*Pastor’s Note: I was looking through my Bible software on the subject of our “Redemption Draws Near” and I became intrigued with the subject by this past great Scottish preacher and thought it would be a great addition and one my readers might enjoy and be blessed by. Now think of this; he died in 1800 and yet he was able to preach on a subject that is alive to us today! Again, it is longer than my usual posting for these great Preachers, but I have broken the article into four parts. Again, God bless you for your patience, but be blessed! – Pastor Roland
Hugh Blair (April 7, 1718 – December 27, 1800) was a Scottish minister of religion, author and rhetorician, considered one of the first great theorists of written discourse. He was part of prestigious Fellowship of the Royal Society at Edinburgh (FRSE). Blair was born in Edinburgh into an educated Presbyterian family. His father was John Blair, an Edinburgh merchant. He was great great-grandson of Rev. Robert Blair of St Andrews, Scotland.
As a minister of the Church of Scotland, and occupant of the Chair of Rhetoric and Belles Lettres at the University of Edinburgh, Blair’s teachings had a great impact in both the spiritual and the secular realms. Best known for Sermons, a five volume endorsement of practical Christian morality, and Lectures on Rhetoric and Belles Lettres, a prescriptive guide on composition, Blair was a valuable part of the Scottish Enlightenment.
On the Dissolution of the World
“But the day of the Lord will come as a thief in the night; in the which the heavens shall pass away with a great noise, and the elements shall melt with fervent heat, the earth also and the works that are therein shall be burned up.” – 2 Peter 3:10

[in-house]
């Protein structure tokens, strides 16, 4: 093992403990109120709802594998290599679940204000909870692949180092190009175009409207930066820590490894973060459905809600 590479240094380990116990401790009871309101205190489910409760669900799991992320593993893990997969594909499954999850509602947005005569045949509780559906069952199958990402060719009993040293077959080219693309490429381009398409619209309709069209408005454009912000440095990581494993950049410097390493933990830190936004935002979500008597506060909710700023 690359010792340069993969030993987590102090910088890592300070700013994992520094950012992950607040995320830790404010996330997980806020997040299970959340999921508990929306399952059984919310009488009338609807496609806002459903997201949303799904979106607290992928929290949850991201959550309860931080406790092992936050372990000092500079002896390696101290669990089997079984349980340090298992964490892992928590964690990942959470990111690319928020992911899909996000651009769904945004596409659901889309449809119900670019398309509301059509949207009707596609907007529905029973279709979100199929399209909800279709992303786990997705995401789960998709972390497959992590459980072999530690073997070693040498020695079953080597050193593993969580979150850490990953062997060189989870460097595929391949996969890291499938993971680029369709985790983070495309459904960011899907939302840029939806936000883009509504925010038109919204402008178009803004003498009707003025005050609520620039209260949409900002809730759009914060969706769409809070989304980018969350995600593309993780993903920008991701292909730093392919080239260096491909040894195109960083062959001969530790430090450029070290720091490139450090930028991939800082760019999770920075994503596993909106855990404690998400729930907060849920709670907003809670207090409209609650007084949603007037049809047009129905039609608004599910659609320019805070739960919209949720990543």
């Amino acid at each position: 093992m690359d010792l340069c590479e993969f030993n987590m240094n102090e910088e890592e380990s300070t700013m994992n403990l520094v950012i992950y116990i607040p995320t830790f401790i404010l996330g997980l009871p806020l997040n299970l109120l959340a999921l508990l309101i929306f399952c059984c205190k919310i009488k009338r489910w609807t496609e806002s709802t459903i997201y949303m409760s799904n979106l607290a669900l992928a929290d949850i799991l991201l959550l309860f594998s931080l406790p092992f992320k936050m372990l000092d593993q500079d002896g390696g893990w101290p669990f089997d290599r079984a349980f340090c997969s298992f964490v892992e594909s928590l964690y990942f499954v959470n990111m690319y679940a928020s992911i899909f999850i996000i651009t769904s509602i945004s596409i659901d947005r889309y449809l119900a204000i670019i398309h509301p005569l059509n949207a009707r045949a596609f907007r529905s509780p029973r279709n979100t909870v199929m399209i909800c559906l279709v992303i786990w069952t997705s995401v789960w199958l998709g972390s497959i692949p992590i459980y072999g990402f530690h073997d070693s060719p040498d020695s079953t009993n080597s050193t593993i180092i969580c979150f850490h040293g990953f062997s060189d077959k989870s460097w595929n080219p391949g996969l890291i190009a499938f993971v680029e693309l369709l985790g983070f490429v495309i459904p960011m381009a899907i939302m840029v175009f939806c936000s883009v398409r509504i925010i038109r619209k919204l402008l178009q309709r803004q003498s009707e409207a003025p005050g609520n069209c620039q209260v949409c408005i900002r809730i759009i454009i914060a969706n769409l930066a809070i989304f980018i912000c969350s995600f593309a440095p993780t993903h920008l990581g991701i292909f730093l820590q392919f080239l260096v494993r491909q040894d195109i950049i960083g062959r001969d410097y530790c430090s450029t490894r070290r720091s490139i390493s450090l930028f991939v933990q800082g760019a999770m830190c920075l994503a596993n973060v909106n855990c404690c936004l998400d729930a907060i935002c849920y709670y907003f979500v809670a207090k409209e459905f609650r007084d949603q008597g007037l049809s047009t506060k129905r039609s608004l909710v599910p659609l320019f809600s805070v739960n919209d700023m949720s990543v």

Here then, let us behold what is the true honour and excellence of man. It consists not in his body; which, beautiful or vigorous as it may now seem, is no other than a fabric of dust, quickly to return to dust again. It is not derived from any connection he can form with earthly things; which, as we have seen; are all doomed to perish. It consists in that thinking part, which is susceptible of intellectual improvement and moral worth; which was formed after the image of God; which is capable of perpetual progress in drawing nearer to his nature; and shall partake of the divine eternity, when time and the world shall be no more. This is all that is respectable in man. By this alone, he is raised above perishable substances, and allied to those that are celestial and immortal. This part of our nature, then, let us cultivate with care; and, on its improvement, rest our self-estimation. If, on the contrary, suffering ourselves to be wholly immersed in matter, plunged in the dregs of sensuality, we behave as if we were only made for the body and its animal pleasures, how degenerate and base do we become? Destined to survive this whole material system, sent forth to run the race of immortality and glory, shall we thus abuse our Maker’s goodness, degrade our original honour, and sink ourselves into deserved misery? It remains, that,